Learn how the new director of HOK’s Science + Technology group made his way from Western Canada to the Sun Belt, where he transitioned from designing complex high containment facilities to leading a specialty global practice at HOK—and along the way learned to finger pick with the clawhammer banjo.
Born and raised in Winnipeg, Randy Kray earned a bachelor’s degree in environmental studies and a master’s in architecture from the University of Manitoba. As a young architect practicing in Winnipeg in the late 1980s and 1990s, Randy discovered an affinity for designing high-performance technical buildings. In 2000, after his firm won a commission to design the U.S. Centers for Disease Control and Prevention’s (CDC) new maximum containment and special pathogen laboratories, Randy and his family moved to Atlanta to be near the project site.
I was working on that CDC project when 9/11 happened. Almost overnight, the world became focused on countering bioterrorism. I spent the next eight years traveling the world to design complex high containment facilities for government and institutional clients. About the time that cycle had run its course and those facilities had been built, I was offered a position as an S+T leader in HOK’s Atlanta office. This gave me the opportunity to leverage this experience and expand my approach to laboratory design to include the multiple S+T project types for which HOK provides global leadership.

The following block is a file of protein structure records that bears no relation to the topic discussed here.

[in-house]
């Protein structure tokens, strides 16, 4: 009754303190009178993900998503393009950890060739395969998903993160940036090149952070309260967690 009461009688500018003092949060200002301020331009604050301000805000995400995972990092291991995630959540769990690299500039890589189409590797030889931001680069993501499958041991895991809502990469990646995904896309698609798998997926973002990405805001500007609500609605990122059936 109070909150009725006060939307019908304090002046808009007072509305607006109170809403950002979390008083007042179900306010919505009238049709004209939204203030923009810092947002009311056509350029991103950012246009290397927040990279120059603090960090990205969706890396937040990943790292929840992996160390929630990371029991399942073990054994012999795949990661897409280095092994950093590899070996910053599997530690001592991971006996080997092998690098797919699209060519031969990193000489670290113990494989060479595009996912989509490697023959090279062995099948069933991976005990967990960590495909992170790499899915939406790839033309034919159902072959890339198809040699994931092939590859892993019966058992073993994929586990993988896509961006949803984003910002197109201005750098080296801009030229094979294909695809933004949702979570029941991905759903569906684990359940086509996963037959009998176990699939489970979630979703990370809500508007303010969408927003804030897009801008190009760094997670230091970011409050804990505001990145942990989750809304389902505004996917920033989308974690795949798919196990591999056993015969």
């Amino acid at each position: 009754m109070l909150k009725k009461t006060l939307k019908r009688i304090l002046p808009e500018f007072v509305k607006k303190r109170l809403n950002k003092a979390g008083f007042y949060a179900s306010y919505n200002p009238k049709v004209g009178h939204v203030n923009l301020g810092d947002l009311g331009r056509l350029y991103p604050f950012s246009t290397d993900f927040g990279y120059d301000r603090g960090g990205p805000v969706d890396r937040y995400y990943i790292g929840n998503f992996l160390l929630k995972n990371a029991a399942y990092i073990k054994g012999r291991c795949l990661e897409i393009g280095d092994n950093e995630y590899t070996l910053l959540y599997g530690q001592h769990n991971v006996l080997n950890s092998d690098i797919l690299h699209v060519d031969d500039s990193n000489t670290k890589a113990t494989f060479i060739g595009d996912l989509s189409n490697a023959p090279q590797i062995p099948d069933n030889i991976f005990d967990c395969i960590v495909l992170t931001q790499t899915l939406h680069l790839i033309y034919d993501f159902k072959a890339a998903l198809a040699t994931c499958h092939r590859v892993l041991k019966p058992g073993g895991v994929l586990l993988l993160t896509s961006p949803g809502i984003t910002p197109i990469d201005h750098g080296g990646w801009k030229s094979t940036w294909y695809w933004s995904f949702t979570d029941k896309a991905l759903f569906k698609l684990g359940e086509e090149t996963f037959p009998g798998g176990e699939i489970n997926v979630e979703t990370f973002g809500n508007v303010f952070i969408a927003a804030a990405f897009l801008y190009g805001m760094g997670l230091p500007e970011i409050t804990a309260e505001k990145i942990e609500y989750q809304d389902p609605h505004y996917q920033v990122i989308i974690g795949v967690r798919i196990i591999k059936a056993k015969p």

Until I was 22, I wanted to be a scientist. I focused on premed and the sciences for the first few years of college until I realized my passion was architecture. The ability to come full circle as an architect who can still live in the science and discovery world feeds my innate curiosity. And the fact that I can speak the language of science allows for clear, purposeful communication with our clients. Their scientific goals drive our design solutions.
HOK’s S+T group has a unique alchemy of design thinkers, lab planners and technical experts. Our teams help research-driven clients leverage their people and make the best use of equipment and capital assets. In addition to providing highly functional and technically sophisticated spaces, we aim for our solutions to help clients achieve the most innovative research outcomes.